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Ambition Still Burns Bright For Stringer

Ambition Still Burns Bright For Stringer

Attitude and work ethic. Words that have regularly tripped off Rob Penney’s tongue as he recounts the efforts of the Munster players during their first pre-season regime under the New Zealander.

Much of the media focus ahead of Munster’s RaboDirect PRO12 opener against Edinburgh on Saturday has been about the province’s new players, but an old hand is determined to shine in the early season and beyond.

Peter Stringer, so often the heartbeat of Munster sides over the years, fits neatly with those buzz words of ‘attitude’ and ‘work ethic’. He is back in the red of his home province after successful loan spells with Saracens and Newcastle Falcons last season.

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The scrum half moved across the water after falling down the pecking order at Munster with fellow Ireland internationals Conor Murray and Tomas O’Leary picked ahead of him.

Stringer’s run of games in England helped pave the way for a one-year contract extension with Munster. Commenting on the deal which was confirmed last March, he said at the time: “I have a massive love for the game, huge ambition and great desire to achieve things and to play at the highest level.

“I feel this is a stepping stone and by no means a stop-gap for me finishing the game. I want to keep playing, keep enjoying my rugby and I reckon I have a few years left in me. This is the best opportunity for me getting back to where I want to be.”

The 34-year-old has had to be content with cameos off the bench during Munster’s three-match pre-season run, with Rob Penney handing Duncan Williams the number 9 jersey instead.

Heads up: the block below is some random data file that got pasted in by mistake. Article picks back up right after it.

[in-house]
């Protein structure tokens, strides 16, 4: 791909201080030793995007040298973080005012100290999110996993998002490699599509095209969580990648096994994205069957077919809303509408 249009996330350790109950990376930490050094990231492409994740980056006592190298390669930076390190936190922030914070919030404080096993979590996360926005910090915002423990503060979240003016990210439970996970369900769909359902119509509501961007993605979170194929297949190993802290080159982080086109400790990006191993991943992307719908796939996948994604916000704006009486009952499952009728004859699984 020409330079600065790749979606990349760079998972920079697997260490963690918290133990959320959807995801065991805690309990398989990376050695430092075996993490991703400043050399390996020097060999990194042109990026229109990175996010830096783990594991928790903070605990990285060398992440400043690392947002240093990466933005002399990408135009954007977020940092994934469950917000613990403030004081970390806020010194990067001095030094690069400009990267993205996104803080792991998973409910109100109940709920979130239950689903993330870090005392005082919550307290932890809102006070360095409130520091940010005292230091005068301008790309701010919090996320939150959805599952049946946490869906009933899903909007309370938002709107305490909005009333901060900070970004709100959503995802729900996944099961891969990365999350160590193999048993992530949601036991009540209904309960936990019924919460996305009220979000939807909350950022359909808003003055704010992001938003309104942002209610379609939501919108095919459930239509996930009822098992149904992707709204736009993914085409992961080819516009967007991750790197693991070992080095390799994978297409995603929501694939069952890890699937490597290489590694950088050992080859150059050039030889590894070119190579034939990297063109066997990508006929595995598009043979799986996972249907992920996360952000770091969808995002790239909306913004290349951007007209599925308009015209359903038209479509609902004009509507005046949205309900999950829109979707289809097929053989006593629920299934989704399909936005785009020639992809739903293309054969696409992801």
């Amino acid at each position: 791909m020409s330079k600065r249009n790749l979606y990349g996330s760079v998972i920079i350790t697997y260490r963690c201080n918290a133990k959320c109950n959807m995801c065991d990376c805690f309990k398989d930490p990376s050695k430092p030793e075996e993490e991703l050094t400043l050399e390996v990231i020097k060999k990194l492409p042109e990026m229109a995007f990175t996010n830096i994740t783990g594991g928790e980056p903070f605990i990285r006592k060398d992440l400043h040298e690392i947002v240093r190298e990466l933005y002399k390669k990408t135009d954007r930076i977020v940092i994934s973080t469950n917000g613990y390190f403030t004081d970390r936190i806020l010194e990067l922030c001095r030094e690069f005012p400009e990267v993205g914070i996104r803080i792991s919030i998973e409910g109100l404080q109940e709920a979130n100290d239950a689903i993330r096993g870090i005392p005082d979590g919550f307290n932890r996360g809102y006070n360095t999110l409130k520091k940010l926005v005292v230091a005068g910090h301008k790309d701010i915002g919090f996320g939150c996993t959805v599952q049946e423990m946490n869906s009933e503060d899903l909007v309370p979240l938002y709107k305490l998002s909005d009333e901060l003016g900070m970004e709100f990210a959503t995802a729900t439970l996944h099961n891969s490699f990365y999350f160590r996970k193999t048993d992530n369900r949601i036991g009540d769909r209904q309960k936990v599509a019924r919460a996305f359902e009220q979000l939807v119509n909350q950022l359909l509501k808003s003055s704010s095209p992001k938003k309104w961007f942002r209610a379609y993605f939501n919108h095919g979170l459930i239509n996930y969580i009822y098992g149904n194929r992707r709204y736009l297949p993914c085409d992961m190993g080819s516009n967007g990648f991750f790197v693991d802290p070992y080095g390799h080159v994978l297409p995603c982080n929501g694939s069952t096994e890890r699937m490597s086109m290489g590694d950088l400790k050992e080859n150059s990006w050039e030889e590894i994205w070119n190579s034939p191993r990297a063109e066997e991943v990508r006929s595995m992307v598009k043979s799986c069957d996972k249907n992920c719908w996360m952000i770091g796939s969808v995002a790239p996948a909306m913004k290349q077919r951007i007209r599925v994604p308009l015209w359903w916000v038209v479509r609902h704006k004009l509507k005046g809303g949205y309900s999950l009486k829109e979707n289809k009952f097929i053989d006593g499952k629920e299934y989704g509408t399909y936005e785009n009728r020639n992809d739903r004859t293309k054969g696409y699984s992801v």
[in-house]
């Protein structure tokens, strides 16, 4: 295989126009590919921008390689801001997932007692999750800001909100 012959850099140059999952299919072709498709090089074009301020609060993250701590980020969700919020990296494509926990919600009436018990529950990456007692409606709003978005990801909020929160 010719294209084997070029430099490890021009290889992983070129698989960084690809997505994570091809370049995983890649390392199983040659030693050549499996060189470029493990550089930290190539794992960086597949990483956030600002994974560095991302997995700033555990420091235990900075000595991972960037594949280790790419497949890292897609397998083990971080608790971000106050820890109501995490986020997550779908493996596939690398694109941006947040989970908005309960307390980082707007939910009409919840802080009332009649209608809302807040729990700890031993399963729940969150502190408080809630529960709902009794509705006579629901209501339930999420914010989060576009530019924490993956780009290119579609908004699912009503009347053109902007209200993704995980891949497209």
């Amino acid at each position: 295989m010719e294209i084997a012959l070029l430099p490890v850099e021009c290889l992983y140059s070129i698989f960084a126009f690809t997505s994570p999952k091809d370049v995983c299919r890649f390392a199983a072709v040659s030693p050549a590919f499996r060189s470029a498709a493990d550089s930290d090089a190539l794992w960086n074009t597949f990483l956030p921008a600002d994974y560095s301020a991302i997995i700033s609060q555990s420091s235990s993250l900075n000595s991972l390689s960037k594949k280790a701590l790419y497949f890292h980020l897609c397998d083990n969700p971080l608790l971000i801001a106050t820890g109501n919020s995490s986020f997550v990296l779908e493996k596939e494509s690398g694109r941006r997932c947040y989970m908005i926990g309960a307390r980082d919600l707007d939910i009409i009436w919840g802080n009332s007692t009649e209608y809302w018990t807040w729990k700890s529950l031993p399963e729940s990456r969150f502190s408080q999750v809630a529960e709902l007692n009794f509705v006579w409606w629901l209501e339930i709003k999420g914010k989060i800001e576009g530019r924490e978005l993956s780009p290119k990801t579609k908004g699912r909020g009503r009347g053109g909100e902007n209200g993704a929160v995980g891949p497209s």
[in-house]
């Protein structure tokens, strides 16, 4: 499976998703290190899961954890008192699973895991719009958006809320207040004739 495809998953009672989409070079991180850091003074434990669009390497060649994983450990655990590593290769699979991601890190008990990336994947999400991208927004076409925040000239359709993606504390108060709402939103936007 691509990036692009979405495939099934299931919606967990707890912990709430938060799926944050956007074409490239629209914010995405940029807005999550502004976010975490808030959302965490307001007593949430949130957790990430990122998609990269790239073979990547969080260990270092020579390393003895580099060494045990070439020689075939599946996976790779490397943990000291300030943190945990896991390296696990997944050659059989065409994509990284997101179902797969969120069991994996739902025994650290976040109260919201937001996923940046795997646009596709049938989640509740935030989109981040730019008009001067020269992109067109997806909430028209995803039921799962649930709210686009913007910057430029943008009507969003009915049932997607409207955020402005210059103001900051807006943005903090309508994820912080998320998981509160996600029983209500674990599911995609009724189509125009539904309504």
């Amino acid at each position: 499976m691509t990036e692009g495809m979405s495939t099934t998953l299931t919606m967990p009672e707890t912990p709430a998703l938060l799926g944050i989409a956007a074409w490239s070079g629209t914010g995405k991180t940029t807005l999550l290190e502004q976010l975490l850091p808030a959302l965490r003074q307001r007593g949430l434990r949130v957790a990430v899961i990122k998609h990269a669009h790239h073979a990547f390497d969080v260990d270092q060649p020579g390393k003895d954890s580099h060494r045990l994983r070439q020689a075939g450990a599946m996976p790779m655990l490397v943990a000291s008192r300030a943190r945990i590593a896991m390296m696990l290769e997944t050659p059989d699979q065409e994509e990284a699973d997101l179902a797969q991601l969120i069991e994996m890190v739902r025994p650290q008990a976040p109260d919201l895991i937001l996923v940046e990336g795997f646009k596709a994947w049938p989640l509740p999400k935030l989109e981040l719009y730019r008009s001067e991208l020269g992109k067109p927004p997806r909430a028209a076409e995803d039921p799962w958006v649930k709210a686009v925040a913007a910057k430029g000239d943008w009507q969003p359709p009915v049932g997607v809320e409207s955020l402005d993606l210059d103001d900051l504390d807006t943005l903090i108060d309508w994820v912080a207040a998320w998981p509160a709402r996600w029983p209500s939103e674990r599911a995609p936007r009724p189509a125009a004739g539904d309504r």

Williams has managed to retain it for the Edinburgh game this weekend although Stringer, itching for regular game-time, is clearly relishing the battle he faces to reclaim that starting spot.

Speaking this week about his drive and focus for the new season, he said: “I must say it is good to be back. This is home. I wanted to give it another go here.

“Going away, you get confidence by playing week in, week out and a realisation you can still play the game at the highest level. I still have goals and ambitions to play at the highest level here and this is the place you want to be.

“I’m coming back and it’s my concern to play as well as I can. That’s always the attitude I’ve taken in to matches, regardless of who is coaching, and if I’m getting decent time on the pitch and playing well then it’s up to me.

“I see each season as a fresh start no matter where you are or what position you’re in. There’s a long break in the summer, players come back rejuvenated and with a clean slate.

“There’s good guys here now, a good squad ethos and players are looking for starting positions and that is what it’s all about.”

The enjoyment factor of playing regular rugby clearly fuels Stringer, whose well-honed attributes and skills stood up well to the abrasive and attritional nature of the Aviva Premiership.

“I was gone six months and personally it was all about game-time for me, really. It was the opportunity of playing somewhere else, which is something I haven’t really had over the years, but first and foremost it was about getting some time on the pitch and getting a run.

“Thankfully I played most weeks over there and as a rugby player I still have ambitions to play the game and love the game and that was what it was all about. I thoroughly enjoyed my time over there.

“Saracens had two injuries in the scrum half position and three months was the term they were out injured. That was enough for me to get some game-time and then Newcastle came looking and again it was just about getting more game-time.

“So, I took the decision to go up there and thankfully I played five or six games up there, the full 80 minutes, and again I enjoyed my time up there.”

Now back with Munster, the 98-times capped Ireland international is a rejuvenated figure amidst the province’s new dawn.

He feels he has a lot more to offer despite his veteran status, with the challenge of restoring Munster to the top of the pile domestically and in Europe galvanising everyone in the Penney-led set-up.

“It would have been an easy decision to stay here last year, tag along and not be playing but I still just want to play the game. I feel good about my rugby this year and I’m looking forward to getting stuck in,” he added.